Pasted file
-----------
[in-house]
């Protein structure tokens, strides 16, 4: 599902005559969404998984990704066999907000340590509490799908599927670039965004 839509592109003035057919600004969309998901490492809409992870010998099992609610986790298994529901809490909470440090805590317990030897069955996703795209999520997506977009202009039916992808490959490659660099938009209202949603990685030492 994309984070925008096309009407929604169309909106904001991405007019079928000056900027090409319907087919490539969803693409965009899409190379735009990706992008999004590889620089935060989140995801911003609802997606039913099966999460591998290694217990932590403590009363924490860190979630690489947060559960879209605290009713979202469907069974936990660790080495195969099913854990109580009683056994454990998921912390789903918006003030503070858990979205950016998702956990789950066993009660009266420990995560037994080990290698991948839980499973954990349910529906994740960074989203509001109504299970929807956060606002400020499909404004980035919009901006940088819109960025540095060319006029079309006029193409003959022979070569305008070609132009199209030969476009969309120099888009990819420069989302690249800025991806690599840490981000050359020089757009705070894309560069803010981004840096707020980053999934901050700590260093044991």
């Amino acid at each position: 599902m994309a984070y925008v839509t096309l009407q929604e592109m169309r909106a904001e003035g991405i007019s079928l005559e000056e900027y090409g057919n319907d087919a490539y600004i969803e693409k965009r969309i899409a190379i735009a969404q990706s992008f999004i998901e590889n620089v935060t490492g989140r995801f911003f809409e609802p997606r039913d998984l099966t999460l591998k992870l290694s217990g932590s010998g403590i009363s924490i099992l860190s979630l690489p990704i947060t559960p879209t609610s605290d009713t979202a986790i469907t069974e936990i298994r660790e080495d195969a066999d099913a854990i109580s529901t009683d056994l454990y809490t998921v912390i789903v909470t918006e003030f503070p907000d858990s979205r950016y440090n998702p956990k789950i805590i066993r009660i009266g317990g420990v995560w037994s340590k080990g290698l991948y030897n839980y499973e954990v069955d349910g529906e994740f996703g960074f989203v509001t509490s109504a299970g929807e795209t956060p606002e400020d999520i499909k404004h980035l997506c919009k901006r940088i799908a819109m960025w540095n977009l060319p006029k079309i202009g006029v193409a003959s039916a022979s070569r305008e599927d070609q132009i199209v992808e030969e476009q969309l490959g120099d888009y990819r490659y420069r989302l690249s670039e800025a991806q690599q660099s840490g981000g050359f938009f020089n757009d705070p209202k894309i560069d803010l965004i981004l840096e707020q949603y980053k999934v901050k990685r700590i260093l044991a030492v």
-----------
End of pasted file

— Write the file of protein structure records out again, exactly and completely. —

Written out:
[in-house]
């Protein structure tokens, strides 16, 4: 599902005559969404998984990704066999907000340590509490799908599927670039965004 839509592109003035057919600004969309998901490492809409992870010998099992609610986790298994529901809490909470440090805590317990030897069955996703795209999520997506977009202009039916992808490959490659660099938009209202949603990685030492 994309984070925008096309009407929604169309909106904001991405007019079928000056900027090409319907087919490539969803693409965009899409190379735009990706992008999004590889620089935060989140995801911003609802997606039913099966999460591998290694217990932590403590009363924490860190979630690489947060559960879209605290009713979202469907069974936990660790080495195969099913854990109580009683056994454990998921912390789903918006003030503070858990979205950016998702956990789950066993009660009266420990995560037994080990290698991948839980499973954990349910529906994740960074989203509001109504299970929807956060606002400020499909404004980035919009901006940088819109960025540095060319006029079309006029193409003959022979070569305008070609132009199209030969476009969309120099888009990819420069989302690249800025991806690599840490981000050359020089757009705070894309560069803010981004840096707020980053999934901050700590260093044991």
């Amino acid at each position: 599902m994309a984070y925008v839509t096309l009407q929604e592109m169309r909106a904001e003035g991405i007019s079928l005559e000056e900027y090409g057919n319907d087919a490539y600004i969803e693409k965009r969309i899409a190379i735009a969404q990706s992008f999004i998901e590889n620089v935060t490492g989140r995801f911003f809409e609802p997606r039913d998984l099966t999460l591998k992870l290694s217990g932590s010998g403590i009363s924490i099992l860190s979630l690489p990704i947060t559960p879209t609610s605290d009713t979202a986790i469907t069974e936990i298994r660790e080495d195969a066999d099913a854990i109580s529901t009683d056994l454990y809490t998921v912390i789903v909470t918006e003030f503070p907000d858990s979205r950016y440090n998702p956990k789950i805590i066993r009660i009266g317990g420990v995560w037994s340590k080990g290698l991948y030897n839980y499973e954990v069955d349910g529906e994740f996703g960074f989203v509001t509490s109504a299970g929807e795209t956060p606002e400020d999520i499909k404004h980035l997506c919009k901006r940088i799908a819109m960025w540095n977009l060319p006029k079309i202009g006029v193409a003959s039916a022979s070569r305008e599927d070609q132009i199209v992808e030969e476009q969309l490959g120099d888009y990819r490659y420069r989302l690249s670039e800025a991806q690599q660099s840490g981000g050359f938009f020089n757009d705070p209202k894309i560069d803010l965004i981004l840096e707020q949603y980053k999934v901050k990685r700590i260093l044991a030492v």